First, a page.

The keynote address at this year's Routes Americas Strategy Summit in Denver by John Byerly, a former Deputy Assistant Secretary for Transportation Affairs at the US State Department has certainly ignited an interesting debate on the relationship between US and Gulf carriers, especially given his current role as a consultant, with clients including Emirates Airline and Norwegian.
Byerly is recognised as the 'father of open skies' in the United States and has played an instrumental role opening new trade links between the country and markets across many regions of the world including Central America and Europe. He graduated with highest honors from the University of North Carolina, studied European and German law on a Fulbright Scholarship in Berlin, and received his JD from Yale in 1979. Upon graduation, he joined the State Department, serving thirty-one years in positions addressing American foreign policy, national security, and international economic relations.
For almost a decade (2001-2010), Byerly was the Deputy Assistant Secretary of State responsible for market-opening air transport agreements with over 70 countries and led US delegations in talks that secured Open Skies with Germany, France, the European Union, and Japan. He was active in the economic, legal, and environmental work of ICAO and helped implement the US response to the terrorist attacks of September 11, 2001.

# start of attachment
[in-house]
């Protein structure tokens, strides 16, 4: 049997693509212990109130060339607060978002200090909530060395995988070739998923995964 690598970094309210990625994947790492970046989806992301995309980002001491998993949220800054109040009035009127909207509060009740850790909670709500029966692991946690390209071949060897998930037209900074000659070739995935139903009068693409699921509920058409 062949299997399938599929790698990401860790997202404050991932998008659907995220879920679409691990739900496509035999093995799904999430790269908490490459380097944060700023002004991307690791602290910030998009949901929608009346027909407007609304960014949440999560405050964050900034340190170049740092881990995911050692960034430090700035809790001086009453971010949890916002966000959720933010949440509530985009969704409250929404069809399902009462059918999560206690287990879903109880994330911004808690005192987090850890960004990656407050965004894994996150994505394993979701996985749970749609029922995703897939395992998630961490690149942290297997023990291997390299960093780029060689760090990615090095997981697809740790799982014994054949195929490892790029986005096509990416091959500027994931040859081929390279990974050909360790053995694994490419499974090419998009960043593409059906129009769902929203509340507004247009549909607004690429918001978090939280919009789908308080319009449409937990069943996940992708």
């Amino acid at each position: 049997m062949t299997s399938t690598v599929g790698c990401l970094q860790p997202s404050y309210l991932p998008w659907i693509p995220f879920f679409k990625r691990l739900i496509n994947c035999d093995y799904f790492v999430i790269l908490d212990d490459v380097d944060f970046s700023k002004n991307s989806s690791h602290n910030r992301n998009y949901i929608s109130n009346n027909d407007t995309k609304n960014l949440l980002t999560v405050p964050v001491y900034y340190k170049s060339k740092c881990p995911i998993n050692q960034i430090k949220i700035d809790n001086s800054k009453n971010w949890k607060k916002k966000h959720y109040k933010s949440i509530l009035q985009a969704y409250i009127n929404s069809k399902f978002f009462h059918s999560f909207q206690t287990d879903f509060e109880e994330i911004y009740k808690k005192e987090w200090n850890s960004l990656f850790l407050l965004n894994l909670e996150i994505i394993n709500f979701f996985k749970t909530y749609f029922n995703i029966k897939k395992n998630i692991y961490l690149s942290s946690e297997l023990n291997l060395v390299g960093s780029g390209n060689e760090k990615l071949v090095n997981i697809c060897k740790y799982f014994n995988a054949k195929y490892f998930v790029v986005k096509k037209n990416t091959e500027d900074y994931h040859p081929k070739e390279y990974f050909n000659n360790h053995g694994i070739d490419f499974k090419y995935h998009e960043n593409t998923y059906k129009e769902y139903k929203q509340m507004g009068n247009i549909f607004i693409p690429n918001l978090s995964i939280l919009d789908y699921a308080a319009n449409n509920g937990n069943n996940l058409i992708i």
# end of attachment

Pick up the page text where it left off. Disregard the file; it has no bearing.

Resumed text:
He now advises clients on the full range of international aviation issues, including negotiations, economic and environmental regulation, aviation safety and security, government relations, and strategic planning. Commenting on our original story, critics have taken aim at Byerly’s affiliation with Emirates and Norwegian, alleging that he is not an impartial observer. Norwegian, which is seeking to transfer its US long-haul service to its Irish subsidiary, has faced significant opposition from US carriers and labour unions in the past year.
In response, Byerly told our content partner, Flightglobal on the sidelines of Routes Americas: “People can take whatever I say with a grain, tablespoon or two gallons of salt. What we need is an open debate about the substantive issues instead of private sessions in Washington between vested airline interests and the government. Transparency and public debate - that's how we should progress."